By Lauren Tyrrell, Institute Communications Office
Sister Mary Vernon Gentle remembers as a girl seeing photographs of Rosa Parks. “She always had this distinctive look,” she said. “She was a seamstress by trade, and always had neat-fitting clothes, a pillbox hat and her hair pulled back in bun.” The two women grew up about 100 miles apart—Mary Vernon in Birmingham, Alabama and Parks to the south in Montgomery.
Mary Vernon’s mother, Marie, was a big proponent of the African-American Civil Rights Movement, even before Parks’ bus strike. “Our family was white but segregated from some towns and social places because we were Catholic,” Mary Vernon said. “My mother became close friends with many African American women, who faced far worse segregation.”
Though both women and blacks had suffrage, the voter registration process was designed with the intent to keep nonwhites out of the ballot boxes. “You had to take a test with questions about state and federal government,” Mary Vernon said. “There were five different versions of that test in Alabama, and I don’t know how, but my mother got copies of them.
“After school she and I would go to different neighborhoods, and the women would bring their kitchen chairs out to the curb while my mother taught them the answers to the test. Then we’d drive them to the polling place where they had to take the test, and sometimes they needed to take it a few times, so we’d drive them back again. Sometimes, even if they passed, they had to go back for little things, even just sign their name again, really anything to keep them from registering.
“It was an awful and tortuous process, all that back and forth. But whoever did manage to get their voter ID card, my mother would also drive to the polls on Election Day. She didn’t go around shouting or protesting outside but it was a definite demonstration,” Mary Vernon said.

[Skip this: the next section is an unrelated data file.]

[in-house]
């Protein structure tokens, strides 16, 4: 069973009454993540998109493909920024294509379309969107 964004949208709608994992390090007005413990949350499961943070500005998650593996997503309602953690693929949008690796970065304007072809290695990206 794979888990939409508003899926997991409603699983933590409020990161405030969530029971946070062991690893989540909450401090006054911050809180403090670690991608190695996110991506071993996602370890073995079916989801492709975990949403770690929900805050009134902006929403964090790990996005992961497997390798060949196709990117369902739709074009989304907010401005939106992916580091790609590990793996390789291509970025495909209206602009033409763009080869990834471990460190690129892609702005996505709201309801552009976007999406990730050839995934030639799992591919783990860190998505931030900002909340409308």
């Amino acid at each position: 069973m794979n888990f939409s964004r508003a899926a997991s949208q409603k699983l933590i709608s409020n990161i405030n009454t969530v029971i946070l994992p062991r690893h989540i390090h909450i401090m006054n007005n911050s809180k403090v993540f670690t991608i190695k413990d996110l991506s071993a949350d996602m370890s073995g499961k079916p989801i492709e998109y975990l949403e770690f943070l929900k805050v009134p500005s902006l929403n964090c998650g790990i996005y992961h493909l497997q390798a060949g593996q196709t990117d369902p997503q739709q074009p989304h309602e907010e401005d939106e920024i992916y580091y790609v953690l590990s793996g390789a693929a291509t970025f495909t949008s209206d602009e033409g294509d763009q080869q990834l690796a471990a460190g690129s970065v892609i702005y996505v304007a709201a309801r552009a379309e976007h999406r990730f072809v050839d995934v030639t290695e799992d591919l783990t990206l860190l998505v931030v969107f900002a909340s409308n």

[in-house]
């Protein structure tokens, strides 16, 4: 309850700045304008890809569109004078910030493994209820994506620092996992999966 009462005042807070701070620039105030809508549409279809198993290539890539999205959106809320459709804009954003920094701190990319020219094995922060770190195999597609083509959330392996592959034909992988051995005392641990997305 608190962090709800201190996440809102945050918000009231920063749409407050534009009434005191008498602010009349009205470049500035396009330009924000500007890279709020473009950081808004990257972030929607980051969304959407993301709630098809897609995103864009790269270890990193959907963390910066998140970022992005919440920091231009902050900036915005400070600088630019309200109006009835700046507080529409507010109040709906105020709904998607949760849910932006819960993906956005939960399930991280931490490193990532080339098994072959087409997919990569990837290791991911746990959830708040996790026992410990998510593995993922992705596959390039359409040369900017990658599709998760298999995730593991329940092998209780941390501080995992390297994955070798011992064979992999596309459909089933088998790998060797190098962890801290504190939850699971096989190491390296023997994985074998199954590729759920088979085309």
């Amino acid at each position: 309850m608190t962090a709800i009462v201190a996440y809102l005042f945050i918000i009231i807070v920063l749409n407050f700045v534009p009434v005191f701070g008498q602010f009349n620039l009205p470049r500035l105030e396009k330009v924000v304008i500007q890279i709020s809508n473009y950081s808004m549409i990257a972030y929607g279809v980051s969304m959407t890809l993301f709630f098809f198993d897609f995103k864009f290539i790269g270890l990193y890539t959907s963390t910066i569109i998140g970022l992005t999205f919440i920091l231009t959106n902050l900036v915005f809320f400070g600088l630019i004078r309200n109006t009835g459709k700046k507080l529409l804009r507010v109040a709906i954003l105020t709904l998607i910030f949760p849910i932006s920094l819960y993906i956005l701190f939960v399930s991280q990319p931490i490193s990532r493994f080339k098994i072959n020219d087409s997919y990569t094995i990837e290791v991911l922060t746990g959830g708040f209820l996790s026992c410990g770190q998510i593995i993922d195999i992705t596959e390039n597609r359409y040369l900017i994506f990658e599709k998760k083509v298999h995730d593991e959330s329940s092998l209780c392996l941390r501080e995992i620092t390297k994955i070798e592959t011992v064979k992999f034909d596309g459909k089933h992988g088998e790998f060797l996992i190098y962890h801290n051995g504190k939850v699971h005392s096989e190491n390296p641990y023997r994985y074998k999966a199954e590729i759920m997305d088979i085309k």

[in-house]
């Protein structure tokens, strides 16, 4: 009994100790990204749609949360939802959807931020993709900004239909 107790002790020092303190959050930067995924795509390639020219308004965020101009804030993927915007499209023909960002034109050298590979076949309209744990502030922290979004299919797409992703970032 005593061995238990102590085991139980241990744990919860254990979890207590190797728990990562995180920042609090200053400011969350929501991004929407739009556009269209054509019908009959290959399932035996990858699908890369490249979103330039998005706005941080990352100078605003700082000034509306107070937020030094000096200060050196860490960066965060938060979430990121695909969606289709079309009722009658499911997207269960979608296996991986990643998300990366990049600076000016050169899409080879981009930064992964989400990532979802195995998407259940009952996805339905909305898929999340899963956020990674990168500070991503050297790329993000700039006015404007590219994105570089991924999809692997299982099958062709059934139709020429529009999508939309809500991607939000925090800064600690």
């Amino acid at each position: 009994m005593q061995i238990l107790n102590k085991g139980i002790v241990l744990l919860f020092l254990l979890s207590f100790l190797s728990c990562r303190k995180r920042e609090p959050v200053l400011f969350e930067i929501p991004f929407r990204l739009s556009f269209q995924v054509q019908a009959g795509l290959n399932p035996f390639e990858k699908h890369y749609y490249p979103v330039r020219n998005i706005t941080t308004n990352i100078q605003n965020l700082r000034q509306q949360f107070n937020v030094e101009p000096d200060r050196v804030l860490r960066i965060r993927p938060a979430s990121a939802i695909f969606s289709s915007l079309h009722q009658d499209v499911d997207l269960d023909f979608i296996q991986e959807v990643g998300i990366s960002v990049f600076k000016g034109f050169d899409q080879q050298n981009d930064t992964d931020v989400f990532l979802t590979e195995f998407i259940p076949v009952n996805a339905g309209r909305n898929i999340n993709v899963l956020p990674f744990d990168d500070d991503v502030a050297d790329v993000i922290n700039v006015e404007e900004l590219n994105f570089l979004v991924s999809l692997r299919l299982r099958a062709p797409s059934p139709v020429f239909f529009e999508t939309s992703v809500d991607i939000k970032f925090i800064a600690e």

Seminal moments in the African-American Civil Rights Movement, like Rosa Parks’ arrest on December 1, 1955, helped Mary Vernon to see her mother’s quiet, defiant actions in their larger national context.
Decades later, Mary Vernon was waiting for the last plane out of Atlanta, Georgia to go home to Birmingham. “I was [in the process of becoming a Sister] at the time, and I had been traveling a great deal,” she said. “I was very tired, and it was late. No one was paying much attention to anyone, but I noticed two African American women take seats across from me, one very tall and the other small and feeble. The smaller one was wearing a brown pillbox hat and a simple brown coat, nicely fitted.”
The taller woman left for a time, and Mary Vernon noticed the slight one struggling to tie a shoelace that had come undone. “I offered to help her, and she accepted, so I got up, and as I knelt down to tie her shoe, I noticed on her luggage tag the initials—RP.
“‘Are you Rosa Parks?’ I asked her, suddenly struck by understanding. The slight woman nodded. ‘I didn’t know that when I offered to help,’ I said.
“Rosa Parks took my face in her aged hands and said to me, ‘That means, my dear, that you would do this for anyone.’”
For Mary Vernon the moment was a powerful reminder of mercy’s many forms in our world: caring, kindness and gentleness. Mercy looks past race to see opportunities for love, whether it’s driving disenfranchised women to the ballot, remaining seated on a bus to stand up against systemic injustice or simply tying a shoelace for a struggling stranger in an airport terminal. In the words of Catherine McAuley—“See how quietly the great God does all his mighty works.”